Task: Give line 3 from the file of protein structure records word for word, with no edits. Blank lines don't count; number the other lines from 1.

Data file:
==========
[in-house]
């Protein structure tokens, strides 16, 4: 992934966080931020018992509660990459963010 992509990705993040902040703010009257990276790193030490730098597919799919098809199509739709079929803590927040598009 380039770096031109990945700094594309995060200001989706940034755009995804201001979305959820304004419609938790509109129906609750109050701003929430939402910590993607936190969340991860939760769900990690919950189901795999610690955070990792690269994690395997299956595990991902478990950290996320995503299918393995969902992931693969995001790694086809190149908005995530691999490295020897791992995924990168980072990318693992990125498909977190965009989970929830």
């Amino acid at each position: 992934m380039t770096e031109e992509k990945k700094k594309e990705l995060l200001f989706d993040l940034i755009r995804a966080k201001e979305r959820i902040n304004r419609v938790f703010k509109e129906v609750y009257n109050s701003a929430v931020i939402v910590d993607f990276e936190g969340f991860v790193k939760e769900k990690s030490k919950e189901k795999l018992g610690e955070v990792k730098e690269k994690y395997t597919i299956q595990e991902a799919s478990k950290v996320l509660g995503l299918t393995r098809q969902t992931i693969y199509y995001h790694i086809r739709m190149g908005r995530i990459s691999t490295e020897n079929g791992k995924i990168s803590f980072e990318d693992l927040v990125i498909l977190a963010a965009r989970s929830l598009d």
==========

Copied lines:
């Amino acid at each position: 992934m380039t770096e031109e992509k990945k700094k594309e990705l995060l200001f989706d993040l940034i755009r995804a966080k201001e979305r959820i902040n304004r419609v938790f703010k509109e129906v609750y009257n109050s701003a929430v931020i939402v910590d993607f990276e936190g969340f991860v790193k939760e769900k990690s030490k919950e189901k795999l018992g610690e955070v990792k730098e690269k994690y395997t597919i299956q595990e991902a799919s478990k950290v996320l509660g995503l299918t393995r098809q969902t992931i693969y199509y995001h790694i086809r739709m190149g908005r995530i990459s691999t490295e020897n079929g791992k995924i990168s803590f980072e990318d693992l927040v990125i498909l977190a963010a965009r989970s929830l598009d």